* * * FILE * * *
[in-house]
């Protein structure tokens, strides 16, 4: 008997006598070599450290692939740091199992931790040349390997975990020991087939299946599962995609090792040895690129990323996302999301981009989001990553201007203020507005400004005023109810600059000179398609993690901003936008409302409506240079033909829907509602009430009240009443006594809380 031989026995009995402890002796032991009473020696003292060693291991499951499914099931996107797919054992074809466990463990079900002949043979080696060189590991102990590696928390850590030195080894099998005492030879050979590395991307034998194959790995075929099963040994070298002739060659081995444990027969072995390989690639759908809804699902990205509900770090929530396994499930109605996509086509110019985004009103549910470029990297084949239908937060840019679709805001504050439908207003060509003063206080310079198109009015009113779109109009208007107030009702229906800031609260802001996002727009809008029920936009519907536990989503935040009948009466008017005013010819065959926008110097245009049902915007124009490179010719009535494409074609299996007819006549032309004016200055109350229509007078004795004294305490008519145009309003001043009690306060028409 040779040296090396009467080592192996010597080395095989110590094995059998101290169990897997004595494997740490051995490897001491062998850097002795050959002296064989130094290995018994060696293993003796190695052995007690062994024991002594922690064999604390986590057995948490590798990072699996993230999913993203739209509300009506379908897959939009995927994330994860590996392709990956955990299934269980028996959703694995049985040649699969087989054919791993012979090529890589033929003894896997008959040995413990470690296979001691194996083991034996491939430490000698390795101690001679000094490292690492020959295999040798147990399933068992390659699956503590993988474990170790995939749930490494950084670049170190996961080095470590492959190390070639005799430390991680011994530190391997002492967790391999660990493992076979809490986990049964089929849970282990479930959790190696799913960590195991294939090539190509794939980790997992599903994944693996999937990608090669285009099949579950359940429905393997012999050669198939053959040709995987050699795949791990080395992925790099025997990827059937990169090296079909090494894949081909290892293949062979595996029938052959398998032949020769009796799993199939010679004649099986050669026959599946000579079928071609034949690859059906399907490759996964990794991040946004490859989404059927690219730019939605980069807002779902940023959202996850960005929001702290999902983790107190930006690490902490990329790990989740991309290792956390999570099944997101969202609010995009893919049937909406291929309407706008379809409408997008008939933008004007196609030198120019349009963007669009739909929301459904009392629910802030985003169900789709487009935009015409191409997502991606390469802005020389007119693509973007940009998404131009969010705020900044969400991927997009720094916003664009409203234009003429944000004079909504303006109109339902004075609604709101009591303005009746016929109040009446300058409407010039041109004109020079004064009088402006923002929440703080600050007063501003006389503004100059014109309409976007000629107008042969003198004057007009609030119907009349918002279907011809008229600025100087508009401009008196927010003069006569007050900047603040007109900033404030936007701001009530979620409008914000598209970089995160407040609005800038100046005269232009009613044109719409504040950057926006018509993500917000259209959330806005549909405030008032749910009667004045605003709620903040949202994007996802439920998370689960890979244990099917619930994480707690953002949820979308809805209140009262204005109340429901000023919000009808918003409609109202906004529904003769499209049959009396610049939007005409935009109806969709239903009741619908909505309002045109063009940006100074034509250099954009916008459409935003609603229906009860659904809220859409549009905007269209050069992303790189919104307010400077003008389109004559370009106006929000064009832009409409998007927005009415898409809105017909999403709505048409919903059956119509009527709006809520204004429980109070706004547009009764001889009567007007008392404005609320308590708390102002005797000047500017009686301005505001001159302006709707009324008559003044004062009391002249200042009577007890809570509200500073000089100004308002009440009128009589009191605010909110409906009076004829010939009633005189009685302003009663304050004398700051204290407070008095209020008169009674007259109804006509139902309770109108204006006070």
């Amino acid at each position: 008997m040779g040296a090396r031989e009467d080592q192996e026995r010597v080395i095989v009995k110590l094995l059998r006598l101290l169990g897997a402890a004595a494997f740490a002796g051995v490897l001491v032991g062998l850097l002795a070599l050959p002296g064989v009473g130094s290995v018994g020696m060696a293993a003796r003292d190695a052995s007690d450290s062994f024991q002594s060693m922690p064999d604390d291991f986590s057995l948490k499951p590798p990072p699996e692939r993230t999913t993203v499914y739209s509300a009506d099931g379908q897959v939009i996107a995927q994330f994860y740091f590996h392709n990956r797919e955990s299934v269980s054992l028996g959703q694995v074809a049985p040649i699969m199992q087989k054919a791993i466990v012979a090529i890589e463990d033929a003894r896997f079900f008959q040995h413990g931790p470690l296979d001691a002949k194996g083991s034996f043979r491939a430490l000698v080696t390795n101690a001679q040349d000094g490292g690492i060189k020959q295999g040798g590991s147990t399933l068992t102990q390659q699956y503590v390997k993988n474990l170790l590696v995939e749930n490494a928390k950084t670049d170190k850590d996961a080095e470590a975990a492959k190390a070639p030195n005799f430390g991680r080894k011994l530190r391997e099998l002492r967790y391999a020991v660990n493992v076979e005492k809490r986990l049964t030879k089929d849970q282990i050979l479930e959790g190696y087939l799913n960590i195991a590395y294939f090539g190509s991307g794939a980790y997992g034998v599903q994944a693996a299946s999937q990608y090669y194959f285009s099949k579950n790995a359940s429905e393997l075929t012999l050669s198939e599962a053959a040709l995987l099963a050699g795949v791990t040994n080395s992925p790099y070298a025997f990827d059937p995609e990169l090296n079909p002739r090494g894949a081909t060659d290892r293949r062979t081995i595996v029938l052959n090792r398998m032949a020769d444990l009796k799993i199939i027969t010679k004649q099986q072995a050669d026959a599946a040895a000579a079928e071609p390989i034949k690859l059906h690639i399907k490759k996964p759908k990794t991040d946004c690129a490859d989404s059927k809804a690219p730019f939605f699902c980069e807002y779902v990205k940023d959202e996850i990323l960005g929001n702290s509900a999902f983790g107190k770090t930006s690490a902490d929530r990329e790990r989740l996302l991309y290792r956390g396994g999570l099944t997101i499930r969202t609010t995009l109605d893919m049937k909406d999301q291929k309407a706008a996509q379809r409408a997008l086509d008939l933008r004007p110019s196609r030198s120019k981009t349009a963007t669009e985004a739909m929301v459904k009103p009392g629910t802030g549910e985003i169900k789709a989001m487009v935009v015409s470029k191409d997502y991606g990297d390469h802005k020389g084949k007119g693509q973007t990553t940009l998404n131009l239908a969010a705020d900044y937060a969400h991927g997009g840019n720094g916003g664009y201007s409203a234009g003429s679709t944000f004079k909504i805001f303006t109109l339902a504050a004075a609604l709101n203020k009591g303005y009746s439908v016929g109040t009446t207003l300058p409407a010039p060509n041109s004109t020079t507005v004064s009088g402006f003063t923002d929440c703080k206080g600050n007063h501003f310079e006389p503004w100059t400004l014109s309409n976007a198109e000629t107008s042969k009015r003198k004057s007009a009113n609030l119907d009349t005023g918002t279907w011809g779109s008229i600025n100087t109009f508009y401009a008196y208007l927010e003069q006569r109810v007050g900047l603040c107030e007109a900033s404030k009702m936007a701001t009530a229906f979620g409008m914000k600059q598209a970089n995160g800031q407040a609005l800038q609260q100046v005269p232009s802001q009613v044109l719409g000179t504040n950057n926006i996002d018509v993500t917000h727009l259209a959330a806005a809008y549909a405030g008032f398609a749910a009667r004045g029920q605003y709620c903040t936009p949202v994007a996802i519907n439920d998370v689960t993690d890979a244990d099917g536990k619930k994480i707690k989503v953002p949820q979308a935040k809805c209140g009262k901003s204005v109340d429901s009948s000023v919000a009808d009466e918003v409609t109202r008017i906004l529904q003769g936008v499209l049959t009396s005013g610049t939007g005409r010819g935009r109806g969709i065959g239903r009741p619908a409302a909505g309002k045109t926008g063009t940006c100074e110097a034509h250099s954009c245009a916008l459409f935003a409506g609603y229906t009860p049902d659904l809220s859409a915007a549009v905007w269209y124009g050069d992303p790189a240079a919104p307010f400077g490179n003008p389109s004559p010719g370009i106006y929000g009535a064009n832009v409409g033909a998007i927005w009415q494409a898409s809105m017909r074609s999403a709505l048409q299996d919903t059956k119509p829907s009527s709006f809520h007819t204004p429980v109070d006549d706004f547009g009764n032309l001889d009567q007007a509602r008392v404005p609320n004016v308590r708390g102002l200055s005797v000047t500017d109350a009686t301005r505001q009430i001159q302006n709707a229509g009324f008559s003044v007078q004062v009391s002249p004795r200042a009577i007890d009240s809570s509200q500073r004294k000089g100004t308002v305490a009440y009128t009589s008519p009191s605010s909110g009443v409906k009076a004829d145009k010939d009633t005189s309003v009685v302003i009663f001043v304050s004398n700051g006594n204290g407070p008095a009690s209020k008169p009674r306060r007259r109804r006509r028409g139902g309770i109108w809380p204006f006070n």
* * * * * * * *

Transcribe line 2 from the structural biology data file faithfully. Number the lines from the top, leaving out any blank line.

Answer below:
């Protein structure tokens, strides 16, 4: 008997006598070599450290692939740091199992931790040349390997975990020991087939299946599962995609090792040895690129990323996302999301981009989001990553201007203020507005400004005023109810600059000179398609993690901003936008409302409506240079033909829907509602009430009240009443006594809380 031989026995009995402890002796032991009473020696003292060693291991499951499914099931996107797919054992074809466990463990079900002949043979080696060189590991102990590696928390850590030195080894099998005492030879050979590395991307034998194959790995075929099963040994070298002739060659081995444990027969072995390989690639759908809804699902990205509900770090929530396994499930109605996509086509110019985004009103549910470029990297084949239908937060840019679709805001504050439908207003060509003063206080310079198109009015009113779109109009208007107030009702229906800031609260802001996002727009809008029920936009519907536990989503935040009948009466008017005013010819065959926008110097245009049902915007124009490179010719009535494409074609299996007819006549032309004016200055109350229509007078004795004294305490008519145009309003001043009690306060028409 040779040296090396009467080592192996010597080395095989110590094995059998101290169990897997004595494997740490051995490897001491062998850097002795050959002296064989130094290995018994060696293993003796190695052995007690062994024991002594922690064999604390986590057995948490590798990072699996993230999913993203739209509300009506379908897959939009995927994330994860590996392709990956955990299934269980028996959703694995049985040649699969087989054919791993012979090529890589033929003894896997008959040995413990470690296979001691194996083991034996491939430490000698390795101690001679000094490292690492020959295999040798147990399933068992390659699956503590993988474990170790995939749930490494950084670049170190996961080095470590492959190390070639005799430390991680011994530190391997002492967790391999660990493992076979809490986990049964089929849970282990479930959790190696799913960590195991294939090539190509794939980790997992599903994944693996999937990608090669285009099949579950359940429905393997012999050669198939053959040709995987050699795949791990080395992925790099025997990827059937990169090296079909090494894949081909290892293949062979595996029938052959398998032949020769009796799993199939010679004649099986050669026959599946000579079928071609034949690859059906399907490759996964990794991040946004490859989404059927690219730019939605980069807002779902940023959202996850960005929001702290999902983790107190930006690490902490990329790990989740991309290792956390999570099944997101969202609010995009893919049937909406291929309407706008379809409408997008008939933008004007196609030198120019349009963007669009739909929301459904009392629910802030985003169900789709487009935009015409191409997502991606390469802005020389007119693509973007940009998404131009969010705020900044969400991927997009720094916003664009409203234009003429944000004079909504303006109109339902004075609604709101009591303005009746016929109040009446300058409407010039041109004109020079004064009088402006923002929440703080600050007063501003006389503004100059014109309409976007000629107008042969003198004057007009609030119907009349918002279907011809008229600025100087508009401009008196927010003069006569007050900047603040007109900033404030936007701001009530979620409008914000598209970089995160407040609005800038100046005269232009009613044109719409504040950057926006018509993500917000259209959330806005549909405030008032749910009667004045605003709620903040949202994007996802439920998370689960890979244990099917619930994480707690953002949820979308809805209140009262204005109340429901000023919000009808918003409609109202906004529904003769499209049959009396610049939007005409935009109806969709239903009741619908909505309002045109063009940006100074034509250099954009916008459409935003609603229906009860659904809220859409549009905007269209050069992303790189919104307010400077003008389109004559370009106006929000064009832009409409998007927005009415898409809105017909999403709505048409919903059956119509009527709006809520204004429980109070706004547009009764001889009567007007008392404005609320308590708390102002005797000047500017009686301005505001001159302006709707009324008559003044004062009391002249200042009577007890809570509200500073000089100004308002009440009128009589009191605010909110409906009076004829010939009633005189009685302003009663304050004398700051204290407070008095209020008169009674007259109804006509139902309770109108204006006070």